We have decided that it would be best to recruit away as many freaks as we can from the merc forces. We need to bring them down in stages, as they are far too well armed to fall to a frontal assault. We need to do our best to whittle down their resources, and make sure they don’t get the opportunity to rebuild. We have our people out among the civilians, tracking merc activities, spreading information about them to alert and concern the freeborn, to build up sentiment on our side. Of course, this all has to be taken on surreptitiously with care. We can’t let the mercs know what we are doing, where we are, what resources we have and are developing. It would be so helpful if we could plant spies to report back on the strategies at their top command. Most of those we recruit know very little, just what has been directly related to their specific assignments. Of course, any spy would be easily revealed to empath guards. This protects us, as well.
Gray is brighter, more ambitious, more fervent, than most of the recruits. The mercs must have noticed his qualities, as well. “My younger bio-twin was groomed for the Central Command Guard, the most elite of the corps. They are directly responsible for guarding the members of the Central Command, so only the best and brightest will do. I know there’s got to be a way to get him to work for us. I know I could recruit him. I know how his mind works. I would just need to get to him with no other empaths in range.”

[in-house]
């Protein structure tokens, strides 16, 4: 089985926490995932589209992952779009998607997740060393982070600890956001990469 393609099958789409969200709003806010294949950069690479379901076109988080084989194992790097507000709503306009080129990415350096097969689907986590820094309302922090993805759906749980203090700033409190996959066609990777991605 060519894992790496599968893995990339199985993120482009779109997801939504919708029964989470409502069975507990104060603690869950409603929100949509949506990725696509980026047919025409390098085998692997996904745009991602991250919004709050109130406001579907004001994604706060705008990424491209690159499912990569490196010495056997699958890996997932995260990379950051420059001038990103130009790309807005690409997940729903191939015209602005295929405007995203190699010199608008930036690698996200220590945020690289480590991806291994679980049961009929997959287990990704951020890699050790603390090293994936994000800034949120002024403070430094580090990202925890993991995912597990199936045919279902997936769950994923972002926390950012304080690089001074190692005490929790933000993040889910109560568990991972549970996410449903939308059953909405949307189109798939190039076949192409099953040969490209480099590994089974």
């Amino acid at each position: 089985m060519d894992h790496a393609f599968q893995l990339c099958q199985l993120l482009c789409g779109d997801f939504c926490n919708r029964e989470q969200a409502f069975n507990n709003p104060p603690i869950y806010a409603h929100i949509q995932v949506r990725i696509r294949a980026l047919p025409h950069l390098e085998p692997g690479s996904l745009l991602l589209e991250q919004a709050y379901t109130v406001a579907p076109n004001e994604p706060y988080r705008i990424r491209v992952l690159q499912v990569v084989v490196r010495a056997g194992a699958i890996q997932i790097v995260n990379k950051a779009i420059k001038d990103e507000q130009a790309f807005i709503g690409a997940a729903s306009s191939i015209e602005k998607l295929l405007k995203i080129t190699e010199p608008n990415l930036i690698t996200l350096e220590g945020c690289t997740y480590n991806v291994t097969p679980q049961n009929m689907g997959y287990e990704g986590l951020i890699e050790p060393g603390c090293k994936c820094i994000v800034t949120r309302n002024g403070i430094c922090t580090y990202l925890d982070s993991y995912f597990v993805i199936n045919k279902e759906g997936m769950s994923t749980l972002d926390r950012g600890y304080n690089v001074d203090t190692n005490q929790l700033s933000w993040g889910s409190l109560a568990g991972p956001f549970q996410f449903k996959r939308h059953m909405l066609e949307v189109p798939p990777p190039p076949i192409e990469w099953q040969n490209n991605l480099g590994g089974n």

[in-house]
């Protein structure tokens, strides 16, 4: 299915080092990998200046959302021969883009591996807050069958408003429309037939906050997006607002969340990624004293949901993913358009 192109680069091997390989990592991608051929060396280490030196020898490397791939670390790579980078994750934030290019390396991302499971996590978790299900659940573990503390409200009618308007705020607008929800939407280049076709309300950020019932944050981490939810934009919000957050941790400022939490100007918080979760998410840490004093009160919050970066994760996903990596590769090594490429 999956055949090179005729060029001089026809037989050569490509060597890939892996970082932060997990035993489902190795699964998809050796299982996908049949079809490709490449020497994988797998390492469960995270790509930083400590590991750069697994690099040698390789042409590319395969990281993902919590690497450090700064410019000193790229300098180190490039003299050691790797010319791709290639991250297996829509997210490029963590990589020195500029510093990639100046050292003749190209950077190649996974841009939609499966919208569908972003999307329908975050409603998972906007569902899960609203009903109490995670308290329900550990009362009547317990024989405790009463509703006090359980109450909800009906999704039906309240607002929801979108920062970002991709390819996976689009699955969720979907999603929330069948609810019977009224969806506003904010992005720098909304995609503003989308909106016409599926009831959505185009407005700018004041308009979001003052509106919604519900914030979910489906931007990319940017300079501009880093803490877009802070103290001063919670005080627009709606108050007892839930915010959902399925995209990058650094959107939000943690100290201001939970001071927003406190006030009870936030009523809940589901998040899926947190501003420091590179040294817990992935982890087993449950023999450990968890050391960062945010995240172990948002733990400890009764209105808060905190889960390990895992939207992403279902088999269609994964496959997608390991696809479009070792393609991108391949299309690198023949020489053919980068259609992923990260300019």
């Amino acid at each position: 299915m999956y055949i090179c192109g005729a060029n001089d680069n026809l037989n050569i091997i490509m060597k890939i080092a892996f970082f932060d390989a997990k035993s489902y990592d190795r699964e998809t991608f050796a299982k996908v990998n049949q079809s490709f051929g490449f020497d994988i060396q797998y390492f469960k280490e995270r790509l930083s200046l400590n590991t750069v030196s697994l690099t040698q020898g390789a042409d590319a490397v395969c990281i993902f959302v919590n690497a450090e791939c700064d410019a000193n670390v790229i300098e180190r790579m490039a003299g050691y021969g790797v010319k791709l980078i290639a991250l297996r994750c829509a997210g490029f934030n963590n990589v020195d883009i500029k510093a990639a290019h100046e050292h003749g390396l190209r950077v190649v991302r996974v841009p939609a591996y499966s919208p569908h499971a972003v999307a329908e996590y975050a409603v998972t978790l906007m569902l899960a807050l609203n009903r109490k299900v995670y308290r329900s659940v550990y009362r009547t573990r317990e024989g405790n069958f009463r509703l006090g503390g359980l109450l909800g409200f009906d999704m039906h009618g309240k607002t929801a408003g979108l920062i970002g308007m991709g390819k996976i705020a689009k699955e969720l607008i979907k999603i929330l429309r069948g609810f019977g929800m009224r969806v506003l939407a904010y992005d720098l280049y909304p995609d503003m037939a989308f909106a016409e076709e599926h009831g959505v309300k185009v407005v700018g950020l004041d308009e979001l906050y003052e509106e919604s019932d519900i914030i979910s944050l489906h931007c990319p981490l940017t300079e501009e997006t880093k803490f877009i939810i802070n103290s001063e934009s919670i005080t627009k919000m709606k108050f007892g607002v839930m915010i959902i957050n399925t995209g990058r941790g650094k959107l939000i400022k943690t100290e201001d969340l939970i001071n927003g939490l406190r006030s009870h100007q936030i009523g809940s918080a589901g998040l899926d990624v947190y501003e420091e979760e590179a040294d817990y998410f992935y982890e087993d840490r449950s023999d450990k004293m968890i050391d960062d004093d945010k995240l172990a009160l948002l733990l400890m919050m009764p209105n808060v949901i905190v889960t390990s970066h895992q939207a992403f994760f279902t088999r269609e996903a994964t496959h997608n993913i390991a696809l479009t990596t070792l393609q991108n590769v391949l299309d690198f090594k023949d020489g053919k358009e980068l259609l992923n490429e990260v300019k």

I convince him that this would not be workable on many levels. If his bio-twin were recruited, he could not spy for us on the Command because his fellows would know he had turned. More importantly, it would be far too great a risk to allow Gray. “You know too much. You know who we are, where we are, our plans against the mercs. It would be far too dangerous for you to get so close to their soldiers now that you have turned on them.”
He listens to me. Gray is quite impressed by Reag and me, by who we are to him historically, by what we have been through, by how we are now.
“The attack on the GWI lab, that’s a key piece of propaganda they use against the rebels. They tell us you callously murdered hundreds of our people, your people, just to make some political point. We learn that your rebellion is pure evil. But now I know. What that did to you, how deeply you suffered, because you know that we freaks are human, brothers and sisters. It’s the mercs that think of us as slaves, property, expendable to their bottom line. That’s why, it’s so important, to let the mercs’ slaves know the evil they are serving.”
“I understand. You feel great responsibility for your peers. That quality is important in a team leader. You can help us so much, right here, working with the new recruits. You can help them to integrate more easily into their new lives.”
He is thrilled with the idea of being a mentor for the recruits, a position of importance and responsibility. Briefly, I am reminded of Nerice, seeing a whiff of her as if remembering a sad joke.
“Oh yes, the ghost that defeated my team.” He has heard the whole story. “You people, we, look at what we can do. The mercs have no idea.”